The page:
Between the third aid station and Shipley Cafe laid the new section of trail that I was looking forward to.  Most of Red Dirt Ultra is run on the Sandstone trail which is also an ATV trail from May - December, so it is a wide, not very technical trail.  The main thing you have to navigate are ruts from the ATV tires now and then and a few rocky sections.  

The approach to the Caroline Dorman trail was a dirt road for about .8 miles which seemed longer as it was midday and the temps got up to 80.  Once on the trail, you went from running on packed sand to running on grass, and since this section is not heavily used, the trail was not always obvious.  After a few stops to look for trail markings, I made it to Bayou Kisatchie, where the trail skirted alongside for the last mile or so before Shipley Cafe. Here are a few pics from that section:

My feet were wet most of the day due to water crossings.  Between that and the sand, it wrecked havoc on runners feet.

The water on this trail is cold and clear.  Feels great on tired feet that are already wet from the trail.

Kisatchie Bayou

A washout on the trail. One of the many reasons I was happy I wouldn't have to run this section at night.

Once you finished this section, you found yourself on a cement sidewalk that led straight to Shipley Cafe, where I was happy to get a big hug from Jeff Shipley, the Aid Station Captain and an old friend.  Jeff is an aid station genius. His station was about 25 miles into a very hot loop, and the first thing he offered was a popsicle.  Perfect.  The next thing I wanted was a cold beer.  During a long race like this, about half of a cold beer if perfect - carbs for a quick pick me up, cold, and bubbly to refresh your mouth from the sugary sweet stuff you've been eating at the aid stations.  If you know Randy, you know that where he is, there is usually beer, so I met him at the car, drank my beer, refilled my pack and headed up the road.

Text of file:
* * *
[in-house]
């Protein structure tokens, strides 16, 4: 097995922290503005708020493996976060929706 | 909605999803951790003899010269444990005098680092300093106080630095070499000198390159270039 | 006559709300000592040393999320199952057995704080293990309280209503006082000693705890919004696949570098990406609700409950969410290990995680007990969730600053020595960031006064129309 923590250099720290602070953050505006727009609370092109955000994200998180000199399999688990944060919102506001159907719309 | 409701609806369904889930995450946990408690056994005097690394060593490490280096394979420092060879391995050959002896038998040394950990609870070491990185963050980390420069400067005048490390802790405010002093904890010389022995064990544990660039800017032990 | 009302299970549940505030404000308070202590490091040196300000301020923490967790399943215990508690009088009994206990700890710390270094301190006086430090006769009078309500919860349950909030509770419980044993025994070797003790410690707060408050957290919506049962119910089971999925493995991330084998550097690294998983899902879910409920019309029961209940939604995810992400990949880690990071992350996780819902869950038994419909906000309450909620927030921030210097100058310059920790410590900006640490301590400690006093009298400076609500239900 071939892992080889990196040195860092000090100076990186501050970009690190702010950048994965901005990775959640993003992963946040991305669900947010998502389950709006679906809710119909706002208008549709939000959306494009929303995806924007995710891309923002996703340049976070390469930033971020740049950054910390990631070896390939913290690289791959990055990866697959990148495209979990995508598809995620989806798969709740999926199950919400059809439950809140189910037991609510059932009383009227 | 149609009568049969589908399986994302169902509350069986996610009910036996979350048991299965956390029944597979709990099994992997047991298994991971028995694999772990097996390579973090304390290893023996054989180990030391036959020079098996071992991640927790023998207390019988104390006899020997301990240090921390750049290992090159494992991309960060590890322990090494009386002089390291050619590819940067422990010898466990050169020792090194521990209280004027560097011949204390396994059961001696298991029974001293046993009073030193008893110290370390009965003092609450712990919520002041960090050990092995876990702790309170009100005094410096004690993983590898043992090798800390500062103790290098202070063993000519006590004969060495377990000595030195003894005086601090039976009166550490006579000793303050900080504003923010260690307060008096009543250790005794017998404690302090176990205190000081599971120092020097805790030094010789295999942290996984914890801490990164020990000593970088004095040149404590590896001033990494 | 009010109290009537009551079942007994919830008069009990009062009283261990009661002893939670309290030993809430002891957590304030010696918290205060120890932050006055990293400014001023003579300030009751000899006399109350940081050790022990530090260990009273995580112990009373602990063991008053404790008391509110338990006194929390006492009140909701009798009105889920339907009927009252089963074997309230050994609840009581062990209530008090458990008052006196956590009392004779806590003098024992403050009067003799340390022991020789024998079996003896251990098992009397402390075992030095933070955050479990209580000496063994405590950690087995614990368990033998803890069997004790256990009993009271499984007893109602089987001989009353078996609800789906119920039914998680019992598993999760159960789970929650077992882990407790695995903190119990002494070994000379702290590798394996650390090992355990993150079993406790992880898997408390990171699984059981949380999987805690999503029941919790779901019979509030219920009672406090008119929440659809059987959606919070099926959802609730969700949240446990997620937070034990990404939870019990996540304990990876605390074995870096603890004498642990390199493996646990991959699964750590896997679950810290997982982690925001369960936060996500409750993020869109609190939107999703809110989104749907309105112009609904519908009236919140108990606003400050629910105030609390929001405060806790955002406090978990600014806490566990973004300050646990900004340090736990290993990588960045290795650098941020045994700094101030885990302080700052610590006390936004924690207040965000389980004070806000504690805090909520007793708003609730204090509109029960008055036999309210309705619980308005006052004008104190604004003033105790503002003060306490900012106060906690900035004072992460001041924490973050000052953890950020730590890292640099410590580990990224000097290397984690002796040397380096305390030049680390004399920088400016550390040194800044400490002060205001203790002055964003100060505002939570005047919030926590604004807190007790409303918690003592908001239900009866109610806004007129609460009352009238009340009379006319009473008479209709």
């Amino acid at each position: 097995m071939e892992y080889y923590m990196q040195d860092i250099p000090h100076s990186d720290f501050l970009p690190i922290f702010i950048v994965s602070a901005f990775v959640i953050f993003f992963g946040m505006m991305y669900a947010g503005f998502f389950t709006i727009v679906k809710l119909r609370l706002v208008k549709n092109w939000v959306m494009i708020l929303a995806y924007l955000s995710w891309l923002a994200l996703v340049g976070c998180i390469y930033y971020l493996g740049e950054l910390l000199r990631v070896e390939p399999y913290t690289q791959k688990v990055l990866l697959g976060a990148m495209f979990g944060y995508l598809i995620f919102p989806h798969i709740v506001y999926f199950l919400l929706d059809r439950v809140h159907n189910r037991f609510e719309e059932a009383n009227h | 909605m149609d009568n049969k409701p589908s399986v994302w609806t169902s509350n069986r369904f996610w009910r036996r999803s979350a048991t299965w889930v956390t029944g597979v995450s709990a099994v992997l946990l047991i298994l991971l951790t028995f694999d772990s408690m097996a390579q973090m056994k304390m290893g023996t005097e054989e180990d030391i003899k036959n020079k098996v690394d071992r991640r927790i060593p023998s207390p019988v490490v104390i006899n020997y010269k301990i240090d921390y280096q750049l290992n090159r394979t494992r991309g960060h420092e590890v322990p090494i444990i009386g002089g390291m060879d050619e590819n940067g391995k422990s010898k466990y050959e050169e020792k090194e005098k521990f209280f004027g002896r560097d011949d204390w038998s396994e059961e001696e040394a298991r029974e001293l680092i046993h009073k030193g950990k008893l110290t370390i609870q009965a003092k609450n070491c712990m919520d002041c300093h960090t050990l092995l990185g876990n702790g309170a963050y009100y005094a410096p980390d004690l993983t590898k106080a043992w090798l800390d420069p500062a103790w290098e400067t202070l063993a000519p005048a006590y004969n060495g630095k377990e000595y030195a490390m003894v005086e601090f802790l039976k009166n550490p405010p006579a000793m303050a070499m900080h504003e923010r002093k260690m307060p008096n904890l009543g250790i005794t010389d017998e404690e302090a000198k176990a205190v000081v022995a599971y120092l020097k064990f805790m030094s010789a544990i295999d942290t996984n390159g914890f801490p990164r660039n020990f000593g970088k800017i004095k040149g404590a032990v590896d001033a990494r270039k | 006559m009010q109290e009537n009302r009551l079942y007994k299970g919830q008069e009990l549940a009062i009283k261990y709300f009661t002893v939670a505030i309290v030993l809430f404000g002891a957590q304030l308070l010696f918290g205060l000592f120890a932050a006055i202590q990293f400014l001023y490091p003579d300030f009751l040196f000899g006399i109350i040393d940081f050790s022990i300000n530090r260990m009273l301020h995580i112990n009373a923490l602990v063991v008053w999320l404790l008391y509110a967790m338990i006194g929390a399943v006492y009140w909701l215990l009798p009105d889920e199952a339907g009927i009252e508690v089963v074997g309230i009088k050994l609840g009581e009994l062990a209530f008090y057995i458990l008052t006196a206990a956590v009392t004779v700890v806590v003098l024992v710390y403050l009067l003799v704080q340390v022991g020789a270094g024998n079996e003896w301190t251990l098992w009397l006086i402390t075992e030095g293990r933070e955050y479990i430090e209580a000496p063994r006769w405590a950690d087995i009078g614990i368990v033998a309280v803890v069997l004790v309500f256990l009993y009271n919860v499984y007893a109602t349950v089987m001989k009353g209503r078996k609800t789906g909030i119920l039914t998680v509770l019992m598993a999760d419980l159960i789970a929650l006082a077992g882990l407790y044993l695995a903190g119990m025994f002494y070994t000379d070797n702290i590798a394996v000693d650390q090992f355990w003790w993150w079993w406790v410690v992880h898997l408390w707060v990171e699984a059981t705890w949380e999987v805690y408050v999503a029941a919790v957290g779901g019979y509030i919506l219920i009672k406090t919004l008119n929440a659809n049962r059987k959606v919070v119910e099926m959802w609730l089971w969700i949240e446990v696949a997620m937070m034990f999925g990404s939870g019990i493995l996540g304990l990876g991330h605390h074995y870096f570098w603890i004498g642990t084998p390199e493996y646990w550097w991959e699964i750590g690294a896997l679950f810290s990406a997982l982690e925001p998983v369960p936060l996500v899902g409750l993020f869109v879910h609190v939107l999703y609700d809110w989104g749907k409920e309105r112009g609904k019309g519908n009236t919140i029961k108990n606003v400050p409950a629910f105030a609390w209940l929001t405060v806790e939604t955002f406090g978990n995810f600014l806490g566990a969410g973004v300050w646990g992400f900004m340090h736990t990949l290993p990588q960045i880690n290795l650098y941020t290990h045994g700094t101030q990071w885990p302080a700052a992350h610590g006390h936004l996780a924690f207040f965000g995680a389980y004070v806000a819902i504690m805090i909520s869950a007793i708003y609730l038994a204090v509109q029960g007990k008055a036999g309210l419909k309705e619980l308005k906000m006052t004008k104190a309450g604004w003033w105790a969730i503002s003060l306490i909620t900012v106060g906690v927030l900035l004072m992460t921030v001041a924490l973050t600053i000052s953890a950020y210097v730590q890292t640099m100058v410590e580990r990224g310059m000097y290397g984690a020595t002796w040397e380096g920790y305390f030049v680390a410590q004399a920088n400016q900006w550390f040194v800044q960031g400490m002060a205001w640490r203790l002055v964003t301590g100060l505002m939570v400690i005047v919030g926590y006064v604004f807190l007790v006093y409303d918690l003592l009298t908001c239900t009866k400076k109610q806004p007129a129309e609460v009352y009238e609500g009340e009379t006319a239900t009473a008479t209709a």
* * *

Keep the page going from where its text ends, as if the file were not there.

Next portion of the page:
This was by far my least favorite part of the race.  It was midday and hot, and this was 1.5 miles of dirt road until we could reenter the trail.  I told Randy at Shipley Cafe that I had decided to walk it in from this point.  I was 25 miles into a race that I was seriously undertrained for (longest run prior was 9 miles), and I really just wanted to enjoy the rest of the race.  

Once I entered the trail again, I played leap frog for a while with Scott - an active duty Air Force member, who was walk/running ahead of me.  He would jog a bit, then stop and walk and I would keep catching up with him.  Eventually, he decided just to walk it in as well and we walked the rest of the race together and visited the whole way.  

One of the beauties of these races is watching people who would never meet otherwise, or who may have nothing in common, become friends.  The trail is the great equalizer. It doesn't matter what you do, what your political beliefs are, or how much money you have in the bank.  On the trail, everyone is equal.

To wrap up a too long post, I finished at 8:40, I think. Nowhere near a pr, but that wasn't the goal, and this is a tough course - about 2300 feet of gain in 30 miles.  I got my medal and hug from Fawn, Georgie, an angel on earth cleaned and worked on my feet, I drank a couple of beers with friends, ate some of Darrins delicious gumbo, and headed back to the hotel to shower and rest so I could clear 9 miles of trails for Fawn the next day.

All in all a great weekend! 

Happy Running, y'all! 


1 comment:

  1. That was a lovely recap. I've never raced further than 20 miles (your race @ Loup Garou!) I never stop at the aid stations. You inspire me to try for the longer distances, and do it differently- better. Thanks for sharing!